And it follows here,

and we beheld his glory; the glory of his divine nature, which is essential to him, and underived, is equal to the Father's glory, is transcendent to all creatures, and is ineffable, and incomprehensible; some breakings forth of which there were in his incarnate state, and which were observed by the evangelist, and his companions; who, in various instances, saw plainly, that Christ was possessed of divine perfections, such as omniscience, and omnipotence; since he knew the thoughts of the heart, and could do the things he did: his Father declared him to be his beloved Son; and the miracles he wrought, and the doctrines he taught, manifested forth his glory; and not only there were some beams of his glory at his transfiguration, which were seen by the apostles, among which the Evangelist John was one, and to which he may have here a particular reference; but even at his apprehension, and death, and especially at his resurrection from the dead. The Jews speak of the glory of the Messiah to be seen in the world to come. They say,

"If a man is worthy of the world to come, (i.e. the times of the Messiah,) he shall "see the glory" of the King Messiah.

And of Moses, they say,

"there was (or will be) no generation like that in which he lived, until the generation in which the King Messiah comes, which shall "behold the glory" of the holy, blessed God, as he.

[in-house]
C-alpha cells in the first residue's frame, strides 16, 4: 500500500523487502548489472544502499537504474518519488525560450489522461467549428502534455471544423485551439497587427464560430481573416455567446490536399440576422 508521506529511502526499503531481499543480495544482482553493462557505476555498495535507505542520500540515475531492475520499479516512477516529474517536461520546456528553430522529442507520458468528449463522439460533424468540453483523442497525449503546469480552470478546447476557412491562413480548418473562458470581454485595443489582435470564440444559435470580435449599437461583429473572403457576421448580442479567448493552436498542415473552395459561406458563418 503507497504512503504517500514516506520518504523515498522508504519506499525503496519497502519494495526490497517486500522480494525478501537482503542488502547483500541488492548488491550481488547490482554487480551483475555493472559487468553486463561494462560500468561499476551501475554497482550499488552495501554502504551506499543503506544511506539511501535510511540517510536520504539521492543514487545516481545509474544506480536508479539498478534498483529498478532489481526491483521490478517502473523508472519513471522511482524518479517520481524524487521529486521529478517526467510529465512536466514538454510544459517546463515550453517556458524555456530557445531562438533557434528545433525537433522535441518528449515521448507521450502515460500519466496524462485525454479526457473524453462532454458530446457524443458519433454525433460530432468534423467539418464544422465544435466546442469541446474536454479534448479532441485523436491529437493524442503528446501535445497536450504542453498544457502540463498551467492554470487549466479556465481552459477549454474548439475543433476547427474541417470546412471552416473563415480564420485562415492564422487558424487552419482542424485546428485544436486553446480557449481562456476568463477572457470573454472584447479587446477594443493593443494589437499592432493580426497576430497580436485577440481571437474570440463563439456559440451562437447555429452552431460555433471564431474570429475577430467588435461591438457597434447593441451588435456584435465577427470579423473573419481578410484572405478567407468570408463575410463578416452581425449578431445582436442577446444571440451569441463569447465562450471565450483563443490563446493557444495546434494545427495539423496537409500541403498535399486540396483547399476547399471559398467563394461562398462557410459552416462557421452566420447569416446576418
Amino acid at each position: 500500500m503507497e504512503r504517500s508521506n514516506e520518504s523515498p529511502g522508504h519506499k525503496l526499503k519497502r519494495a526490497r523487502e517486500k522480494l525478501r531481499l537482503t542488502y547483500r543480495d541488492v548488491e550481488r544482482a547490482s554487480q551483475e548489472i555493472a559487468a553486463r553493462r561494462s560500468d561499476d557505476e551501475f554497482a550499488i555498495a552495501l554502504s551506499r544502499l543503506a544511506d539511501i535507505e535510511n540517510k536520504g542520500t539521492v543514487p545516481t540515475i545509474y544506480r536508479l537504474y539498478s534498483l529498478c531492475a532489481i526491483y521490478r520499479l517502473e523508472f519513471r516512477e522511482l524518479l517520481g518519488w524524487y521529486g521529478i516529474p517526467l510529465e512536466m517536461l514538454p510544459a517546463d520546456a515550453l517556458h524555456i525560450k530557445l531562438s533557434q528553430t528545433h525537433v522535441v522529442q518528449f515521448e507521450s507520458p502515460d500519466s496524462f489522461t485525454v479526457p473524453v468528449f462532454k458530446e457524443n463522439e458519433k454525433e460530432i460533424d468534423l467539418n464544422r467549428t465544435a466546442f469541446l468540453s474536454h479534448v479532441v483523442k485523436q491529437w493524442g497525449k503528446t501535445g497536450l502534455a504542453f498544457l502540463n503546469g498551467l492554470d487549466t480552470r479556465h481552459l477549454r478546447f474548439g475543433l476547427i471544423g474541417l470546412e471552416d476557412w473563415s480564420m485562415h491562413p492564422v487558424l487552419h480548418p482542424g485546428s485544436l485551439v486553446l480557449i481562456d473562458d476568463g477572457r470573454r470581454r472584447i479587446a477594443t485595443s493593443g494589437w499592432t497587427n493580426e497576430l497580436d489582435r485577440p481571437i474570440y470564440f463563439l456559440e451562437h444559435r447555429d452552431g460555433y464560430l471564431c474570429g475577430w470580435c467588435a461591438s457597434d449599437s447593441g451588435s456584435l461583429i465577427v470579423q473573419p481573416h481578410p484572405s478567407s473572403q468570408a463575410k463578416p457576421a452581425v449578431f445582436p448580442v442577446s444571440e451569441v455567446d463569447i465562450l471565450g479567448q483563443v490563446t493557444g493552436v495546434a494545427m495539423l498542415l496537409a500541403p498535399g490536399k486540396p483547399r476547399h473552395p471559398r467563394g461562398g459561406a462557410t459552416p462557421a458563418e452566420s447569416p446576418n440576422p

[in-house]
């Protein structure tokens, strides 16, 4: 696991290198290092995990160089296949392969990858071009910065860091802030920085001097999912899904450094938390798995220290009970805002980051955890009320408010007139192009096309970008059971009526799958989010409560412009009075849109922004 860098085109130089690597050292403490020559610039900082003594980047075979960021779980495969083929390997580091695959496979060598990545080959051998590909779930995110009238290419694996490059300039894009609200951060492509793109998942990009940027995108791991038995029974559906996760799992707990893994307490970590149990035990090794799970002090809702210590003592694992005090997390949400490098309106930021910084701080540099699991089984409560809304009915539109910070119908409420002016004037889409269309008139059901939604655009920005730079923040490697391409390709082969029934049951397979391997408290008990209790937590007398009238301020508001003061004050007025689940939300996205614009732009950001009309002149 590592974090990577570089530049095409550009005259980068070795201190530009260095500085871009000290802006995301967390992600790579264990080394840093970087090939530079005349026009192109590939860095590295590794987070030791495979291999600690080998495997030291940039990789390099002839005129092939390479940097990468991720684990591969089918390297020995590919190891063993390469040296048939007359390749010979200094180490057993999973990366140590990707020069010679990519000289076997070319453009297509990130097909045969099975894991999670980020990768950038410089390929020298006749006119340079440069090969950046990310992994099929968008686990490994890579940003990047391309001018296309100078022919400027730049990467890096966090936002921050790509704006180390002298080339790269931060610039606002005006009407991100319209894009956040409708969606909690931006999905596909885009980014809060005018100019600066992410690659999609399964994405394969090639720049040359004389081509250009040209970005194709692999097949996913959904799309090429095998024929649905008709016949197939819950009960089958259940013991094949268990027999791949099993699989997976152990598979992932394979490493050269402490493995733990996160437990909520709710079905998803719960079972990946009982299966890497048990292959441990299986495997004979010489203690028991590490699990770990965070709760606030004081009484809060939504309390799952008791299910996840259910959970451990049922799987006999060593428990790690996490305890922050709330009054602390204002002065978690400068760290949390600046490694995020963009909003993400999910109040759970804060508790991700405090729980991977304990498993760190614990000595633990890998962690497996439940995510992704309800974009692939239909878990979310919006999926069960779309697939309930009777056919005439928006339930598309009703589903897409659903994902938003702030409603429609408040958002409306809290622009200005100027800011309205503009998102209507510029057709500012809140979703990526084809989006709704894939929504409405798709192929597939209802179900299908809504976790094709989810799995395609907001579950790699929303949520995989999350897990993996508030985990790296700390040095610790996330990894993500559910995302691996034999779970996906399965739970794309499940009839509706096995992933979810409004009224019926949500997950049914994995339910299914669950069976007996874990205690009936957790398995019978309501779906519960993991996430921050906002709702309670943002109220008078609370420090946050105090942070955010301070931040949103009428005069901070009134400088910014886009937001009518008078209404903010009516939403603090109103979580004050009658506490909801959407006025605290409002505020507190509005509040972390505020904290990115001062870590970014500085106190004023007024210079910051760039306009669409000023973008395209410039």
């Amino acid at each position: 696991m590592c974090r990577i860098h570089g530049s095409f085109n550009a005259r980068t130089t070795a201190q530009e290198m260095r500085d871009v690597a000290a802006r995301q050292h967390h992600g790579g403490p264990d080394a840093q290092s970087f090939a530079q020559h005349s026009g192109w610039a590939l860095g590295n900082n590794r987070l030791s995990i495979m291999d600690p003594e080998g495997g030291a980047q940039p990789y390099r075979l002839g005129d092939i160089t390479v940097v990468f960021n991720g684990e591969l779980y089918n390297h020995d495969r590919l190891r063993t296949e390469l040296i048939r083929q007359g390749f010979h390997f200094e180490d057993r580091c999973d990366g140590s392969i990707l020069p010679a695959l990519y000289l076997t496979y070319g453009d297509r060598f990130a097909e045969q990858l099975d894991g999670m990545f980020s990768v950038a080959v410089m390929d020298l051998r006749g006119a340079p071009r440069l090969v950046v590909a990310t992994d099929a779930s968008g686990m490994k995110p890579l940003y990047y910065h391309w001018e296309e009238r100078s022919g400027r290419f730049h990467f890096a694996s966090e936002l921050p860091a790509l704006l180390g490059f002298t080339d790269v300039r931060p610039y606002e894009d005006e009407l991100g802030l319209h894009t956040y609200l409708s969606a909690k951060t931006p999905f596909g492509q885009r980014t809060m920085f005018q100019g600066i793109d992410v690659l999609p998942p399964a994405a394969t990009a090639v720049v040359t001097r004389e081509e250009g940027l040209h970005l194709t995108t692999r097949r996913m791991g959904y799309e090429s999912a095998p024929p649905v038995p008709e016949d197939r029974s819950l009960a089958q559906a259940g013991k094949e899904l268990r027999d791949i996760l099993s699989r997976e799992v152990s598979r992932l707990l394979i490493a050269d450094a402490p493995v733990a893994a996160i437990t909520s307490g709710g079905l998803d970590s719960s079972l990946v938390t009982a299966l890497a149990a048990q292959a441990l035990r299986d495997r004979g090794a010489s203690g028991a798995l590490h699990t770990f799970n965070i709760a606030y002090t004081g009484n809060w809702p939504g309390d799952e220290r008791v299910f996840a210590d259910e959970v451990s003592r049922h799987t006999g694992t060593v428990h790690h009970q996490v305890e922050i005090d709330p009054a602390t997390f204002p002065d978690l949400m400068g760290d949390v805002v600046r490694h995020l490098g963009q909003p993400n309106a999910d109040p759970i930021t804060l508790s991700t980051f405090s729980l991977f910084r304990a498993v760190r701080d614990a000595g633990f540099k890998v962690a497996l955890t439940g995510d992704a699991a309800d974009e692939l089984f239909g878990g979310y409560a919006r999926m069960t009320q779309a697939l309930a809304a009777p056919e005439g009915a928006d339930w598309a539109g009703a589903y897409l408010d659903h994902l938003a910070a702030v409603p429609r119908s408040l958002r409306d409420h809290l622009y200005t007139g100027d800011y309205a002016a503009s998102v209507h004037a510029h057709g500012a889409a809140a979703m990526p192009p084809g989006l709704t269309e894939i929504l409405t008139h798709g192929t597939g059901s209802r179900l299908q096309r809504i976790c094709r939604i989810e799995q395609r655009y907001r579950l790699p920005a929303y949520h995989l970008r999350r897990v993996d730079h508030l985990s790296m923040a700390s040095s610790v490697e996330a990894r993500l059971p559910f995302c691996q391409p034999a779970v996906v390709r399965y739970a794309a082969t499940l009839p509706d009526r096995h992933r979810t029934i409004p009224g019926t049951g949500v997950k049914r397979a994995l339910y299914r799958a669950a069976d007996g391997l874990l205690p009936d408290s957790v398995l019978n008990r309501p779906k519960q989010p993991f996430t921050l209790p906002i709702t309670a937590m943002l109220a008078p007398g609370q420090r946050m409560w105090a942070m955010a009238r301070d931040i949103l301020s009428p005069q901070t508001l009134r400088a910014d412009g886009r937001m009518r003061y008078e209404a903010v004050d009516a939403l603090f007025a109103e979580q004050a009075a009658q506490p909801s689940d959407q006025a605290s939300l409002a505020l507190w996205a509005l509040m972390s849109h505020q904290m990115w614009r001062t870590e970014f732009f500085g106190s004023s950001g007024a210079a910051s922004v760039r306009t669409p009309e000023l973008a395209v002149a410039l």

This our evangelist, and the other disciples of Christ have seen:

the glory, as of the only begotten of the Father; a glory becoming him, suitable to him as such; the very real glory of the Son of God; for the "as", here, is not a note of similitude, but of certainty, as in Matthew 14:5 and the word is here called, "the only begotten of the Father"; which cannot be said of Christ, as man; for as such, he was not "begotten" at all: nor on the account of his resurrection from the dead; for so he could not be called the "only begotten", since there are others that have been, and millions that will be raised from the dead, besides him: nor by reason of adoption; for if adopted, then not begotten; these two are inconsistent; besides, he could not be called the only begotten, in this sense, because there are many adopted sons, even all the elect of God: nor by virtue of his office, as magistrates are called the sons of God; for then he would be so only in a figurative and metaphorical sense, and not properly; whereas he is called God's own Son, the Son of the same nature with him; and, as here, the only begotten of the Father, begotten by him in the same nature, in a way inconceivable and inexpressible by us: